Bolt credits hard work for success in Beijing

BEIJING -- Hard work. Having fun. A fast track.

No doping.

Simple as could be, that's Usain Bolt explanation for his unprecedented, breakout performance at the Beijing Olympics.

"I've been tested four times [in China], before I even started running. These guys took urine tests and blood tests. After every event final, I've been tested," the Jamaican said Saturday, one of his three gold medals dangling from a red ribbon around his neck. "I've been tested out of competition so many times I lost track."

Bolt broke world records in winning the 100 meters (9.69 seconds), 200 meters (19.30) and 400-meter relay (37.10), something no man had done at an Olympics. None of the finals was even close, and Bolt began his celebration in the dash before it was done, stretching out his arms with palms up, then slapping his chest.

"I came out here prepared," he said. "I worked hard -- that's all I can say. ... I worked hard to get here. It wasn't easy at all. It may look easy, but it was hard."

Bolt wasn't merely good -- he was stunning. Too good to be true?

Don Anderson, head of Jamaica's Beijing delegation, said about half the country's athletes had been drug-tested since arriving in China.

"Therefore, all the records that have been broken by Usain Bolt and all the gold medals that have been won by [other Jamaicans] have come after extensive testing" by the International Olympic Committee, the World Anti-Doping Agency and the International Association of Athletics Federations, Anderson said. "That, as far as I am concerned, is more than adequate proof."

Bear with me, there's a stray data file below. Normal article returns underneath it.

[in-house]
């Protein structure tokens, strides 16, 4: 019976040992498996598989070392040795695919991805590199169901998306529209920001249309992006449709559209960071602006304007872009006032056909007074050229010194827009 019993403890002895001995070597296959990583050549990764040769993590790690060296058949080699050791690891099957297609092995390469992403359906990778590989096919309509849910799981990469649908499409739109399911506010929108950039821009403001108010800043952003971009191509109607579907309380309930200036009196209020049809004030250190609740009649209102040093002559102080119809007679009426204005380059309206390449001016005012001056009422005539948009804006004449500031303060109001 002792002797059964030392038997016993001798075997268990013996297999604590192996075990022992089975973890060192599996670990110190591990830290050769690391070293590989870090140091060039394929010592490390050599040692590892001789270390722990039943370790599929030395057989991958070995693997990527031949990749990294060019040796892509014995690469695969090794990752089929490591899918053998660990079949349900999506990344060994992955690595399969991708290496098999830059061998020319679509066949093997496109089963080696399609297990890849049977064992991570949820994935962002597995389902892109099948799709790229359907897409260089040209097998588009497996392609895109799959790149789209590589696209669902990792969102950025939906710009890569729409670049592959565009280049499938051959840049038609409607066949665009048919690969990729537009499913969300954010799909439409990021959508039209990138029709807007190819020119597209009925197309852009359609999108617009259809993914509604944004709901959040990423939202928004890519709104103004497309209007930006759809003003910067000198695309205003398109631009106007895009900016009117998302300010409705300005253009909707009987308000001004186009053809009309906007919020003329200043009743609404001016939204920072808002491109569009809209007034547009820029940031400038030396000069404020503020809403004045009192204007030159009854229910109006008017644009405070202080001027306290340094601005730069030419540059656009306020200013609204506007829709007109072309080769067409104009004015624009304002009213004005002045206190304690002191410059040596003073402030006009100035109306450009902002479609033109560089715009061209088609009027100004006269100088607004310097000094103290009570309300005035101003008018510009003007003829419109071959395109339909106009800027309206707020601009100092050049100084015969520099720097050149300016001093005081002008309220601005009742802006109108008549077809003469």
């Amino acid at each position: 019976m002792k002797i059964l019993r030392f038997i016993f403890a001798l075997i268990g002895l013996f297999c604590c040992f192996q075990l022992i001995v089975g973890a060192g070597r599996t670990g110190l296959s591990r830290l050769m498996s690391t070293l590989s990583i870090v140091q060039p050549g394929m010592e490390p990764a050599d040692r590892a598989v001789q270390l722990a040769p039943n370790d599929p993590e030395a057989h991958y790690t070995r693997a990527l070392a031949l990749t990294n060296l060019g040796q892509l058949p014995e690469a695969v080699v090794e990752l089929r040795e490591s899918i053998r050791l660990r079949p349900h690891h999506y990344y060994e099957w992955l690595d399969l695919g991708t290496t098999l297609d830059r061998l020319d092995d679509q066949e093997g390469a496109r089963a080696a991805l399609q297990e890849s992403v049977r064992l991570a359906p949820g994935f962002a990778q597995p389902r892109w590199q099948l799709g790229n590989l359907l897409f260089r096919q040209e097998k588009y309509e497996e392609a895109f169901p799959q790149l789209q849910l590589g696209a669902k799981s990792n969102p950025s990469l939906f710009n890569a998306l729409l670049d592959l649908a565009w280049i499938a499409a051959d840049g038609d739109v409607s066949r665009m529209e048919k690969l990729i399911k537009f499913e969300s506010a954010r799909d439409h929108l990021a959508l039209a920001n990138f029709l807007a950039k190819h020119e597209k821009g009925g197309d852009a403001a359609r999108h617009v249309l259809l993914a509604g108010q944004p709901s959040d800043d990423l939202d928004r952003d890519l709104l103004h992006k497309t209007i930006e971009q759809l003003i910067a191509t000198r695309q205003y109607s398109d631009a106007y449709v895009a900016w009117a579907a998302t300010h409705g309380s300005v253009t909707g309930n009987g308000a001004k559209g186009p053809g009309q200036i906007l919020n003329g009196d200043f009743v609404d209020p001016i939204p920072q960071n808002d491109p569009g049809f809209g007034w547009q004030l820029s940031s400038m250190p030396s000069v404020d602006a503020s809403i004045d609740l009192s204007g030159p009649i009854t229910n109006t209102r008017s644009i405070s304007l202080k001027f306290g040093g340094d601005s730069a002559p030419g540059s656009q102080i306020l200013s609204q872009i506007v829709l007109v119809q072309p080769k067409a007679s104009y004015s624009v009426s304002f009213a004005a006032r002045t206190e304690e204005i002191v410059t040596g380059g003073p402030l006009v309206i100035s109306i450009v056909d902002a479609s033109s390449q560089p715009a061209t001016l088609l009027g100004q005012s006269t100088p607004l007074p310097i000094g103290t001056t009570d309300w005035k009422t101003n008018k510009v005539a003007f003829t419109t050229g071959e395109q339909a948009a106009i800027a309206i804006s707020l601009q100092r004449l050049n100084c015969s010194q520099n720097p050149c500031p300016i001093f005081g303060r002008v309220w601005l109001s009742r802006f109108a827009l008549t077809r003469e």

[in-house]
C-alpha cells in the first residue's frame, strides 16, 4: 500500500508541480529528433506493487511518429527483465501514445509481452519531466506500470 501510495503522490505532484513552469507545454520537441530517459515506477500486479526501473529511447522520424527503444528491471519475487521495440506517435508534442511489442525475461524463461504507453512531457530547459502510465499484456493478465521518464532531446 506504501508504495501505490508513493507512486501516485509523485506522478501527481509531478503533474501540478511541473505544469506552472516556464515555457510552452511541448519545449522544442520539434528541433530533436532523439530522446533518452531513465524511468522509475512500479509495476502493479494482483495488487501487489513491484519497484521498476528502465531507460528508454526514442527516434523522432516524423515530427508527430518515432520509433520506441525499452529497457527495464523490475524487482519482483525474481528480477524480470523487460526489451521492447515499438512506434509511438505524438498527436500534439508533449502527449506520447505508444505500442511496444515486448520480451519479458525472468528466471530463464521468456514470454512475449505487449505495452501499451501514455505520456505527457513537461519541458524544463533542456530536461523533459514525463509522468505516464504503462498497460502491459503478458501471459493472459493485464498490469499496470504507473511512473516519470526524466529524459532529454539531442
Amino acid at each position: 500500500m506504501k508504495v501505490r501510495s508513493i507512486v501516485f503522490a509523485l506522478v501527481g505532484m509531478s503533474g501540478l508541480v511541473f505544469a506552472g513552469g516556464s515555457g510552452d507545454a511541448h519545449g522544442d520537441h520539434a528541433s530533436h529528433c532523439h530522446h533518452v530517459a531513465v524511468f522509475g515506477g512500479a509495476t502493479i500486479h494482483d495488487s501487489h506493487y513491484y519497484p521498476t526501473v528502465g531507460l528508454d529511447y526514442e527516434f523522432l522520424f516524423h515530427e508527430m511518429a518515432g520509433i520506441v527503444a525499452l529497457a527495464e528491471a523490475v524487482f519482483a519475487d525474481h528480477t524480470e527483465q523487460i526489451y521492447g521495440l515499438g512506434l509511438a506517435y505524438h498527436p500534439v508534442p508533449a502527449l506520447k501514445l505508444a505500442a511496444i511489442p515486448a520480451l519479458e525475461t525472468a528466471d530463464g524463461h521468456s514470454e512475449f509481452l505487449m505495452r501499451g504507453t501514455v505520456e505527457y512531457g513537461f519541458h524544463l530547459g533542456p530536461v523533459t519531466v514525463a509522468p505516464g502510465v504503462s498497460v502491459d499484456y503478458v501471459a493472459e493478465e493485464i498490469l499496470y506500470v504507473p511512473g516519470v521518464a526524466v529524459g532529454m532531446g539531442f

Overall, Jamaica won five of the six golds, along with two silvers and a bronze, in the sprinting events.

"What I think almost amuses us is why some people in the world don't feel that others can be that good. We have been good for a very long time," said Mike Fennell, president of the Jamaica Olympic Association. "We have some marvelous talent here and wouldn't want anybody to suggest at all that this is not pure, raw talent that has been properly trained and properly coached and properly presented and reaping the rewards of all that hard work."

The head of track and field's governing body said Saturday that Bolt's flashy personality and outsize performances make him exactly the right man to help the sport recover from a spate of doping scandals that have resulted in medals being stripped, records being revoked and a decrease in popularity.

"He is good and great for our sport," IAAF president Lamine Diack said. "He can help to build up our sport."

Diack also disagreed with IOC president Jacques Rogge, who said Thursday that Bolt should have cut out the "look at me" hotdogging at the end of the 100 final. Rogge also chastised Bolt for not shaking hands with the men he beat.

"I did not mind," Diack said.

Asked about Rogge's comments, Bolt said he spoke to opponents about his showboating, "and most of them were OK with it."

"I won't change that. And I don't see any problem with it, because people enjoy watching me," Bolt said. "I'll stay the way I am. That's my personality."

Now it's off to less-important meets for Bolt, who said he'll run in Zurich and Lausanne, Switzerland, and Brussels, Belgium, before calling it a season. European meet organizers have offered more than $100,000 should Bolt win his races in new record times.

Other athletes can take some solace in this: Bolt said he definitely won't add the long jump to his repertoire, a la Carl Lewis, and might only occasionally run the 400 meters, the race his coach tried to steer him to instead of the 100.

Diack said he ranks Bolt's Olympics above Lewis' four golds at the 1984 Los Angeles Games -- the 100, 200, 400 relay and long jump -- because Lewis only broke one world record, in the relay.

"I'll still train hard and just work hard to stay on top," Bolt said, "because I'm on top now and I want to try to stay there as long as I can."